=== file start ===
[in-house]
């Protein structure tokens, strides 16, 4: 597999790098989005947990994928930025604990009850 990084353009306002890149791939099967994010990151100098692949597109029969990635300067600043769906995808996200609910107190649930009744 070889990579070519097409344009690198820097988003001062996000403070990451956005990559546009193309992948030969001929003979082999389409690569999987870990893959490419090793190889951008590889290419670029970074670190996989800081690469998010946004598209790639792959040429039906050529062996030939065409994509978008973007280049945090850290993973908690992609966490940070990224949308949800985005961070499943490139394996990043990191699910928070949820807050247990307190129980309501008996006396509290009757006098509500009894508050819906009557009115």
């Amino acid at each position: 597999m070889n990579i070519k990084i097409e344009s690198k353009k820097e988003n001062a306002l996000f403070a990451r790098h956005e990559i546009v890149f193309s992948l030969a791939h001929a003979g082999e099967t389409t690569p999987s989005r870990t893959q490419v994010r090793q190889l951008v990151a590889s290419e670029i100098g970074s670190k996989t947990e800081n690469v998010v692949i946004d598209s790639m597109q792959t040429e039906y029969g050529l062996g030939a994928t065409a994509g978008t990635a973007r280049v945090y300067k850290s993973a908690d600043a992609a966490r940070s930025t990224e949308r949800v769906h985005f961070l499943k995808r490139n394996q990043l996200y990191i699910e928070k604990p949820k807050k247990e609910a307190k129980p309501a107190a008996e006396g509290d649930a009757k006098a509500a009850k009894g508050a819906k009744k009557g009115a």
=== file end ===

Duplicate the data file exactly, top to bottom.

[in-house]
């Protein structure tokens, strides 16, 4: 597999790098989005947990994928930025604990009850 990084353009306002890149791939099967994010990151100098692949597109029969990635300067600043769906995808996200609910107190649930009744 070889990579070519097409344009690198820097988003001062996000403070990451956005990559546009193309992948030969001929003979082999389409690569999987870990893959490419090793190889951008590889290419670029970074670190996989800081690469998010946004598209790639792959040429039906050529062996030939065409994509978008973007280049945090850290993973908690992609966490940070990224949308949800985005961070499943490139394996990043990191699910928070949820807050247990307190129980309501008996006396509290009757006098509500009894508050819906009557009115």
């Amino acid at each position: 597999m070889n990579i070519k990084i097409e344009s690198k353009k820097e988003n001062a306002l996000f403070a990451r790098h956005e990559i546009v890149f193309s992948l030969a791939h001929a003979g082999e099967t389409t690569p999987s989005r870990t893959q490419v994010r090793q190889l951008v990151a590889s290419e670029i100098g970074s670190k996989t947990e800081n690469v998010v692949i946004d598209s790639m597109q792959t040429e039906y029969g050529l062996g030939a994928t065409a994509g978008t990635a973007r280049v945090y300067k850290s993973a908690d600043a992609a966490r940070s930025t990224e949308r949800v769906h985005f961070l499943k995808r490139n394996q990043l996200y990191i699910e928070k604990p949820k807050k247990e609910a307190k129980p309501a107190a008996e006396g509290d649930a009757k006098a509500a009850k009894g508050a819906k009744k009557g009115a």